Before we eventually changed our name, there were a couple more events and one more pitch competition that we’d decided to enter. The John Pappajohn Entrepreneurial Centers were running a statewide pitch competition at EntreFEST back in May. I had missed out on the last EntreFEST back in 2015, as I was just entering the entrepreneurial ecosystem at the time – I didn’t have the people in place to help out with my daughter during the week (just had the one at the time), and I really didn’t have the money to spend on a ticket for the event, since I was putting what little money I had completely into equipment for my freelancing business.

EntreFEST was a great event and was a great way to connect with entrepreneurs from all over Iowa. I’ve had a chance to reconnect with some folks I met during the event as I have traveled around the state this year, and I’m looking forward to seeing many of them at the event in Cedar Rapids this coming May. It’s going to be interesting how they organize the event in Cedar Rapids as opposed to Iowa City – whether or not the event is based in the NewBo neighborhood or in downtown, or possibly a combination of the two. I hope they release more information soon!

Flyover Fashion Fest picked up at the end of EntreFEST, and I thought was a great complement to the programming from the previous two days. It would have been great to have the two events more integrated, since they were using some of the same spaces during each of the events. Nevertheless, it was fun to be around people much more fashionable than myself during Flyover. The talks I attended were more design-based, rather than the entrepreneurial focus of EntreFEST.

At the beginning of EntreFEST, I received an email from an accelerator out in Colorado inviting Cider Finder to apply for their program. It turned out that the email was automated, but it got our team thinking about how to get Cider Finder out the door faster, to see if we can get any sort of traction on our idea. As the craft cider market grows over the next few years, we’d like to be the first cider-focused app connecting the over 600 craft cider makers to the masses of people looking for something new to try and are turned off by other craft beer apps. We applied to a couple of accelerators, including the one who had emailed us in the first place. We weren’t accepted to any of them, but we were given some great advice from accelerators who turned us down. As I’ll discuss in my plans for 2018 post, next year is going to be critical for Cider Finder’s growth and traction.

Deep in the middle of summer, I drove the five hours west to Lincoln, Nebraska, for the Inside/Outside Innovation Summit. I’ve had some experience with corporate innovation, and I wanted to see how large corporations are trying to interface with startups and small businesses. These sort of relationships are going to be the key for continued economic growth in the next decade. It was also great to visit the entrepreneurial ecosystem and the coworking space in Lincoln, and make a few connections along the way. I haven’t heard anything about this event happening in 2018. I’d be willing to attend again, as long as it doesn’t conflict with anything I’m planning for this coming summer.

One key takeaway from the Inside/Outside Innovation Summit was a new name for Sexy Life. I was able to interview nearly 100 people at the convention and gave them the four different new names we were considering. Nearly 80 percent of the people I talked to wanted us to change the name to BondingBox, and so the name was changed! As Team BondingBox, we made the trip to the Secretary of State’s office in Des Moines and filled out the paperwork to become BondingBox, LLC! I didn’t realize how easily it was to set up an LLC. Now that I’ve seen how it’s done, I’ll be incorporating Cider Finder when I’m in Des Moines in 2018.

As summer transitioned into fall, I began traveling around the midwest pitching BondingBox in front of as many audiences as I could find. And what way to find an awesome audience than to apply to present at 1 Million Cups locations within a 3-hour radius of Iowa City. I took the show on the road to Des Moines, Rockford, and Cedar Falls, in addition to presenting at home here in the corridor. As BondingBox gains more traction, I’d like to take the show on the road again during the warm weather of 2018. I’ll talk more about this in my plans for 2018 post.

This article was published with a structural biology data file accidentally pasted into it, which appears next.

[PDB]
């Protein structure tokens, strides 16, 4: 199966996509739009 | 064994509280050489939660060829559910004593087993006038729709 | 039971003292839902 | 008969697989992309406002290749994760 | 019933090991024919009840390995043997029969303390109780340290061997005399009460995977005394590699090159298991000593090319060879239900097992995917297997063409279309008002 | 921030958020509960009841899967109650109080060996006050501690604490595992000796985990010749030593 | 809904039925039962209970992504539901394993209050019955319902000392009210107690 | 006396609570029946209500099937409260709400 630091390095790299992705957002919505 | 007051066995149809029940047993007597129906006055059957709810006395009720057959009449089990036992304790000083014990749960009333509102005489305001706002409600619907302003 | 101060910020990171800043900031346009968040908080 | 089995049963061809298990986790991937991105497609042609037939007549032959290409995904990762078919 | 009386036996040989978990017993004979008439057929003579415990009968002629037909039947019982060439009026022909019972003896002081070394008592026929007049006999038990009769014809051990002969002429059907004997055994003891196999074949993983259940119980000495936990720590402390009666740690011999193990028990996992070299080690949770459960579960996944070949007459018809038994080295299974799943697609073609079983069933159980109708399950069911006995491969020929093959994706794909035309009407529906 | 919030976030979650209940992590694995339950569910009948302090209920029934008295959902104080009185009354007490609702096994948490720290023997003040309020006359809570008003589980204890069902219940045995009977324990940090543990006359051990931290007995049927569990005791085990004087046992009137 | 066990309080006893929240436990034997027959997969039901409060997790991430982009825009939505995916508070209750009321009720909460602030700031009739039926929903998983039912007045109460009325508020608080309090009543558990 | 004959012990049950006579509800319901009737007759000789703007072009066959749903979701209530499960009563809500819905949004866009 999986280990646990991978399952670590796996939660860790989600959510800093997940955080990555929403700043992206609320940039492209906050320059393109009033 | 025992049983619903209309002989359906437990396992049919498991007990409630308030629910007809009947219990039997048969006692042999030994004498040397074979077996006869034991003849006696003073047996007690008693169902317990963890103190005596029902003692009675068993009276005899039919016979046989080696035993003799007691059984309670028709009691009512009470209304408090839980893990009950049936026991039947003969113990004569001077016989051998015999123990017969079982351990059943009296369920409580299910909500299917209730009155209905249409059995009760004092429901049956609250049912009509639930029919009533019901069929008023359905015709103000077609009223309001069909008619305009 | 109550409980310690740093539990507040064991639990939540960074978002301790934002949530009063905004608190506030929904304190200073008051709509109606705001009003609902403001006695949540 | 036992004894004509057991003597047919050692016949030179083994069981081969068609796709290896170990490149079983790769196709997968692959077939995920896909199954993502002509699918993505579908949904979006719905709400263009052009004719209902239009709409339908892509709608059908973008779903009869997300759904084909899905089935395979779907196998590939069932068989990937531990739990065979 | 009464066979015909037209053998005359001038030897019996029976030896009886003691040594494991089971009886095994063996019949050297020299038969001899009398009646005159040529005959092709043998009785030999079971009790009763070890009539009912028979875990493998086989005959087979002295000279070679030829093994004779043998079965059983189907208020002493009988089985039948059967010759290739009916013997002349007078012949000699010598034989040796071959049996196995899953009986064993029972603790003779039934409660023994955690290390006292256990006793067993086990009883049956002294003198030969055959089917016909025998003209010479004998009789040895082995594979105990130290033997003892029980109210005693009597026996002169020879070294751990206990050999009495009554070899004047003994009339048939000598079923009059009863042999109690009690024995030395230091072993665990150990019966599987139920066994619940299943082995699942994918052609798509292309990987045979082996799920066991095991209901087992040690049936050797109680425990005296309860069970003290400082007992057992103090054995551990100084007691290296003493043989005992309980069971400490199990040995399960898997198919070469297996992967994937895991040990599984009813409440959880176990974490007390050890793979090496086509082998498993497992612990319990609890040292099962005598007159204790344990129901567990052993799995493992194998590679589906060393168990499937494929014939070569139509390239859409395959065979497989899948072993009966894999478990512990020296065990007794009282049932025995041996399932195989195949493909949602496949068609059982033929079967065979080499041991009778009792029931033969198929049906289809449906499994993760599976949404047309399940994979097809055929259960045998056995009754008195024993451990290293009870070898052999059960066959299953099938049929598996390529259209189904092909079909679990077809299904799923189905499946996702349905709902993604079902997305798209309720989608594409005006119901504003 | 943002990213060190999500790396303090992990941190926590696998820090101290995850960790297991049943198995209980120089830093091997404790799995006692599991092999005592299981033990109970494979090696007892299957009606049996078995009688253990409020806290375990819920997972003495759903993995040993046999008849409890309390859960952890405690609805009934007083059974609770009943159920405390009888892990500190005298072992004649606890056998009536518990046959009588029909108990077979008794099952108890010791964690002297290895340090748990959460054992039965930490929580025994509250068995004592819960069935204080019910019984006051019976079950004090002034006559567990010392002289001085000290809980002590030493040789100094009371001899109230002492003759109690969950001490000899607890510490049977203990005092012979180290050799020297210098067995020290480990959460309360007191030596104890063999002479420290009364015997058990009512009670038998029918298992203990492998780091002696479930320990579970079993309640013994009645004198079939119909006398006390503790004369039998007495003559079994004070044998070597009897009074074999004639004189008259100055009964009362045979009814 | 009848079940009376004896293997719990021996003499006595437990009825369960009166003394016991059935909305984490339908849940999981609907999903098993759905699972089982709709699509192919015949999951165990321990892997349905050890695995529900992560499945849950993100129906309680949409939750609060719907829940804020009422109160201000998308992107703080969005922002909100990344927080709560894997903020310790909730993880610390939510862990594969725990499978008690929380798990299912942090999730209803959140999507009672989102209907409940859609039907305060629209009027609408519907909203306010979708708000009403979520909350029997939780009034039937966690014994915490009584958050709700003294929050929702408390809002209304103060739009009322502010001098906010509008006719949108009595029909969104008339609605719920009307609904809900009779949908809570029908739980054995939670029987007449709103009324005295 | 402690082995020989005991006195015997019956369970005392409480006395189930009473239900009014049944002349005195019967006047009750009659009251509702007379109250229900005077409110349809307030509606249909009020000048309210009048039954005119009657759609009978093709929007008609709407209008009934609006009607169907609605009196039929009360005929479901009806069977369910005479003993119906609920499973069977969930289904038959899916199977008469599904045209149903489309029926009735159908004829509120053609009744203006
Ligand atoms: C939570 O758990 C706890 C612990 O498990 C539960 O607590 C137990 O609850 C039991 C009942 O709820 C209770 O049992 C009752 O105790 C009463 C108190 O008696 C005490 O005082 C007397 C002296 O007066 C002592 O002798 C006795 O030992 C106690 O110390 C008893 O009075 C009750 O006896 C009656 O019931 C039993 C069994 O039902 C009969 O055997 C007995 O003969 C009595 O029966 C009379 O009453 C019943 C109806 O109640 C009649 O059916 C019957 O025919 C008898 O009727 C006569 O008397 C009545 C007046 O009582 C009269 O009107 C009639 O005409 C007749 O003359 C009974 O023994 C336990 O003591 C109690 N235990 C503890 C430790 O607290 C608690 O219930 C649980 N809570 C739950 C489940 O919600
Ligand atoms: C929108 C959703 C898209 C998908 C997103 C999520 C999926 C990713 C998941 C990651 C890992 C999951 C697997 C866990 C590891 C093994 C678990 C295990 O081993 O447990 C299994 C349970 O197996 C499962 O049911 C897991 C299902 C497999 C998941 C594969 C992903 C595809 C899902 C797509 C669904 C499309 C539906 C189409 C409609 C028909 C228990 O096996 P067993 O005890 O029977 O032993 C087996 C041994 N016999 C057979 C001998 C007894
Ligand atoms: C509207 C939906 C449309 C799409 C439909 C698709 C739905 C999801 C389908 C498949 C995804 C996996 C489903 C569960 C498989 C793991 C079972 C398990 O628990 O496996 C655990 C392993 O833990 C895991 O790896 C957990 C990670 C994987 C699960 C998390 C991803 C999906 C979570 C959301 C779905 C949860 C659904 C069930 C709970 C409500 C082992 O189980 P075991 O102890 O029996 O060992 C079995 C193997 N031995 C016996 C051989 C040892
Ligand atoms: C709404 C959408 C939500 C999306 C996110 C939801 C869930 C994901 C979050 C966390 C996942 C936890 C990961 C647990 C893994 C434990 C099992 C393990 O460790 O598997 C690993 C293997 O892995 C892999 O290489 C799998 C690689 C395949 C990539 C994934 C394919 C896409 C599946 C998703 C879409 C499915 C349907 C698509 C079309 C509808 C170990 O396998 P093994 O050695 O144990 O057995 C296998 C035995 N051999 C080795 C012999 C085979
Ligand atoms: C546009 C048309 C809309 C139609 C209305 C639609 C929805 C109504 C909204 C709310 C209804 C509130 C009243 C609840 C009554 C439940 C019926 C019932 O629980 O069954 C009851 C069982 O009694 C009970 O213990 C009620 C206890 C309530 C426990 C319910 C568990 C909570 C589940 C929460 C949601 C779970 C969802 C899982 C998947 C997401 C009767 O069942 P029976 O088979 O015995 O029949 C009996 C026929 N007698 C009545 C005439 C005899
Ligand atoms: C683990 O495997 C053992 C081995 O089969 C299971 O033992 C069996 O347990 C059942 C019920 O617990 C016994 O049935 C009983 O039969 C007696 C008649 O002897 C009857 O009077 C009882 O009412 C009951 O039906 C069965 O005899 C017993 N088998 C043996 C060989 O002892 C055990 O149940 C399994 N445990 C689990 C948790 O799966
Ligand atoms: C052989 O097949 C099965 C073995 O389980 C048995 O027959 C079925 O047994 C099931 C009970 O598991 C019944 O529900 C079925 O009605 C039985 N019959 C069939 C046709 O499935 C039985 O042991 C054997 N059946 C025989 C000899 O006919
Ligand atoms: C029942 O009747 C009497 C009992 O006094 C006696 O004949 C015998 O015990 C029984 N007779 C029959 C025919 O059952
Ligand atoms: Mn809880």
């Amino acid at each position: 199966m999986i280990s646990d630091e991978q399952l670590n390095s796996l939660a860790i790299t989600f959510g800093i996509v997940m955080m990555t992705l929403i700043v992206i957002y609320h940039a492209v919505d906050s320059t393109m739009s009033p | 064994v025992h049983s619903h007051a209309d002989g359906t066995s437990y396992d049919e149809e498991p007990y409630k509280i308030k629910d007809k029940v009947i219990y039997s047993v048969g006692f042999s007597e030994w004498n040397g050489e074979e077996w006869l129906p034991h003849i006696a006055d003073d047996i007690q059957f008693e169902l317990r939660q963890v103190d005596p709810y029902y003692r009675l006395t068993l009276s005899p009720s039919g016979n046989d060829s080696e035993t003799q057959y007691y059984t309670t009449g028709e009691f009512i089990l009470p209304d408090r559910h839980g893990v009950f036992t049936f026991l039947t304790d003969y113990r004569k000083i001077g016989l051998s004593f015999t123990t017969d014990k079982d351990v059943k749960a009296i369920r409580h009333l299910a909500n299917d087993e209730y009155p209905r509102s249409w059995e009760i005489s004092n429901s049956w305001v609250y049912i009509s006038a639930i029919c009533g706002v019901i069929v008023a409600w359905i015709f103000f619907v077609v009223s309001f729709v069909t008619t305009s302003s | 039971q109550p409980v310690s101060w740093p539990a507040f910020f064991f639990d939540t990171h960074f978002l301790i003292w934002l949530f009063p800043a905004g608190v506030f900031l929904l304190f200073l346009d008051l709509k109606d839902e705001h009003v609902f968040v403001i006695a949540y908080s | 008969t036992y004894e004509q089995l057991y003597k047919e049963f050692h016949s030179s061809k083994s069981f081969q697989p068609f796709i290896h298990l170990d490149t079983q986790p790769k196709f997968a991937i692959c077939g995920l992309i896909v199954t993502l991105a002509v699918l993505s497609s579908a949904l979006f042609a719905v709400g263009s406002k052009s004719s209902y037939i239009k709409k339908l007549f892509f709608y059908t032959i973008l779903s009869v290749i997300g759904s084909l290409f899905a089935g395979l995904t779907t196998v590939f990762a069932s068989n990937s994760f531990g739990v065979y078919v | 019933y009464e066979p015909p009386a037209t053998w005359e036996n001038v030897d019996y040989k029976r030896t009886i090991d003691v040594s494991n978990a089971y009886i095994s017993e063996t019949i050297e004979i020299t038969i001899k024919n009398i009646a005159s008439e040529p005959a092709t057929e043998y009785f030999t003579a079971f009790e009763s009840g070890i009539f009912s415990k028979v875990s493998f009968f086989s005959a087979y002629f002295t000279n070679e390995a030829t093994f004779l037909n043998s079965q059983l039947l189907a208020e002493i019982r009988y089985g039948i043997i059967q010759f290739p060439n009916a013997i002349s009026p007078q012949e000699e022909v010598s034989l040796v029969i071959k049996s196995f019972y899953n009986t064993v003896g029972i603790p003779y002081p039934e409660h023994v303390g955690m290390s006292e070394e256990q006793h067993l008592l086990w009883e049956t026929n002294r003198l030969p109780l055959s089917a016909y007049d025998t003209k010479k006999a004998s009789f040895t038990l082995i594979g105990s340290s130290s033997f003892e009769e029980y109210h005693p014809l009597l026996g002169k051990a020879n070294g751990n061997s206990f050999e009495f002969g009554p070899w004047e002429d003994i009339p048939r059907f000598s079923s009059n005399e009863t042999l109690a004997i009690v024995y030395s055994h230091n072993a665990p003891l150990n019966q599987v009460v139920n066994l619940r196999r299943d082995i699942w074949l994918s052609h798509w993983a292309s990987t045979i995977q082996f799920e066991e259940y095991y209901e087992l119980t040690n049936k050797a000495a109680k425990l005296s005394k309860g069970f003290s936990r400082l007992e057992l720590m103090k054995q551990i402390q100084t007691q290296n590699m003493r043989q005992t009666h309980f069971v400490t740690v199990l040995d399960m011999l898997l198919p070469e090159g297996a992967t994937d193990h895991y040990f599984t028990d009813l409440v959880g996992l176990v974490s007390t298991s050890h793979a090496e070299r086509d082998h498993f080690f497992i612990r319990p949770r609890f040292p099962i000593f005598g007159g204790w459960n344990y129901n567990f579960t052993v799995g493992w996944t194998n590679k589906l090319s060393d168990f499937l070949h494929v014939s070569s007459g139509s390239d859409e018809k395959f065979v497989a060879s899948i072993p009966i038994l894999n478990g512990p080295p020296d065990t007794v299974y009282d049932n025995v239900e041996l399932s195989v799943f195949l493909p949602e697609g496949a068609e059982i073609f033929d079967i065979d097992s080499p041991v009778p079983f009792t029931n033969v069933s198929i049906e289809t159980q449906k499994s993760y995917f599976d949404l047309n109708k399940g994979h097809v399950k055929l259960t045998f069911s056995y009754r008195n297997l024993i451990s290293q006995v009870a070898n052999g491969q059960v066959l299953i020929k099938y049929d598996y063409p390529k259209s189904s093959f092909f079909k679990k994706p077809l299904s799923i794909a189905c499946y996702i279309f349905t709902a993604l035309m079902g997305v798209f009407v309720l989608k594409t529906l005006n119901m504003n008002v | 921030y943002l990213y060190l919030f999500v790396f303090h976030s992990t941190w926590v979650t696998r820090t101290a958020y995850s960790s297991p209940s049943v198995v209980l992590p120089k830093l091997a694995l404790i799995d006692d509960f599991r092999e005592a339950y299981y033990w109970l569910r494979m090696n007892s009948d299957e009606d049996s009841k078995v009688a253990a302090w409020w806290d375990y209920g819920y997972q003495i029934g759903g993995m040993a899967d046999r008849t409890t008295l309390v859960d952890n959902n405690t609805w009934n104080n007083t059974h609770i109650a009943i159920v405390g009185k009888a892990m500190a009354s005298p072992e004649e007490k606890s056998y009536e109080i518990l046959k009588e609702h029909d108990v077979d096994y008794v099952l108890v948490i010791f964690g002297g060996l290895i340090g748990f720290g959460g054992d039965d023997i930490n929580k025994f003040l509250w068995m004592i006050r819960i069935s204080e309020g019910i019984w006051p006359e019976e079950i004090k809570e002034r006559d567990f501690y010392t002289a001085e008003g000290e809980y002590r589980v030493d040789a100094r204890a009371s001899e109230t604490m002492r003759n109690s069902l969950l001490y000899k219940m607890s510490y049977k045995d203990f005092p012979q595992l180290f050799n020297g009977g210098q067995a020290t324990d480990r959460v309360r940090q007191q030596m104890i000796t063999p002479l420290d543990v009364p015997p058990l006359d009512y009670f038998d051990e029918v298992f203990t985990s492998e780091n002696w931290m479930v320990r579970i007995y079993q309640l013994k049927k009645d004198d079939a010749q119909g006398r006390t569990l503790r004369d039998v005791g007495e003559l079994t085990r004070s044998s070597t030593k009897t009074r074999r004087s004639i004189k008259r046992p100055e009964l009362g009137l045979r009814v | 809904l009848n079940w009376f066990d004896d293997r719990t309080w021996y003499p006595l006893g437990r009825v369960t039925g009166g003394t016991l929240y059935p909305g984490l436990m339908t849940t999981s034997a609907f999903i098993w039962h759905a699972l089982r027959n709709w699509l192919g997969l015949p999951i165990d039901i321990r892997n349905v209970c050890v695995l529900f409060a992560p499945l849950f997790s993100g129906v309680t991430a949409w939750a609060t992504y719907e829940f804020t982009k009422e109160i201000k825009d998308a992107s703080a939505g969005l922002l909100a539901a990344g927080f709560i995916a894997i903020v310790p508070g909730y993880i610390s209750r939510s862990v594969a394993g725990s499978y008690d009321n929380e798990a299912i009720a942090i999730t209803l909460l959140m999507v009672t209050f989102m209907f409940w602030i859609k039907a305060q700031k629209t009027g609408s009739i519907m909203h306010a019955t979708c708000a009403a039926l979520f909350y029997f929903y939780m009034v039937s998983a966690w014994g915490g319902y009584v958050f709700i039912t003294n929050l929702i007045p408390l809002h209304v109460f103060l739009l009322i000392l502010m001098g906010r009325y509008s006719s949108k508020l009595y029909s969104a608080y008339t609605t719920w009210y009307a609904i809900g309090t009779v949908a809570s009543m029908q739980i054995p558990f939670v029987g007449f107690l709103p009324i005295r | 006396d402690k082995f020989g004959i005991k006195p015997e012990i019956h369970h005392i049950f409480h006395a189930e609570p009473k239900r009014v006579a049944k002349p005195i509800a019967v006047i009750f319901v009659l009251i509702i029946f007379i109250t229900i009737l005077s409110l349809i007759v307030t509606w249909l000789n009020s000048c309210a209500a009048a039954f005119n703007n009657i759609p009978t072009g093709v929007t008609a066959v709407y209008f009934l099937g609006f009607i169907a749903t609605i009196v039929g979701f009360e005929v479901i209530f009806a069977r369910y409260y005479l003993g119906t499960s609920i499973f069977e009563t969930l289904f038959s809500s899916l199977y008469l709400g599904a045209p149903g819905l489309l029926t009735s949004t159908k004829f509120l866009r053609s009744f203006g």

One of the biggest happenings in the fall was moving Iowa City Open Coffee to MERGE. Since 1 Million Cups had moved from FilmScene to MidWestOne Bank, there wasn’t a convenient place to have Open Coffee at the same location as 1 Million Cups. I had moved the location to T.Spoons in the Old Capitol Mall, across the street from the bank. However, I was finding it difficult to attract people to the event, since there was no free coffee and a location change between networking and the main event. Once the MERGE space was ready to go, I started working with Nick (who runs his business Agiloak out of the MERGE space) to bring the program to MERGE. We now offer free coffee again, and starting on January 3, we will be colocated with 1 Million Cups once again. We had a great turnout before Christmas, and hopefully the momentum will continue in the new year.

The biggest event of the year was my 9-day entrepreneurial extravaganza, traveling from eastern Iowa to Denver for Denver Startup Week, and then back for Startup Weekend Fairfield. The trip to Denver and back was amazing! I connected with so many new people, was able to explore Denver during the week, and learned a great amount during all of the sessions I attended. I was able to participate in an elevator pitch competition (in an actual elevator) and learned things that can benefit all of my different projects and businesses. I’ve already carved out the last full week of September for Denver Startup Week 2018, and I’ll be looking forward to reconnecting with folks there along with meeting brand new entrepreneurs in the Denver startup ecosystem. Plus, the beverages out there are amazing.

My biggest disappointment this year was not getting Startup Weekend Iowa City off the ground. I’ve been over why it didn’t happen this year, so rather than dwelling on that, I’m focusing on getting 2018’s event off the ground as soon as possible. I’ve begun talks with the folks at MERGE and with a couple of potential sponsors about the 2018 event, scheduled for July 13-15. The Facebook event is now online and ticket sales will begin as soon as possible. Early bird tickets will cost $15, and last-minute tickets will cost $20. This is a significant departure from previous years, where tickets have run $80-100. We want to bring in as many people as possible, especially those who may not have considered attending with prices as high as they were. By our estimates, if we can raise $5000, a ticket price of $15 is more than enough to cover costs, and might leave us with a tiny nest egg for 2019. Having a small nest egg will allow us to keep ticket prices down for the foreseeable future.

I accomplished a lot and learned a great deal over the past twelve months. So, what do I have on my plate for next year? Check out my next post for the details.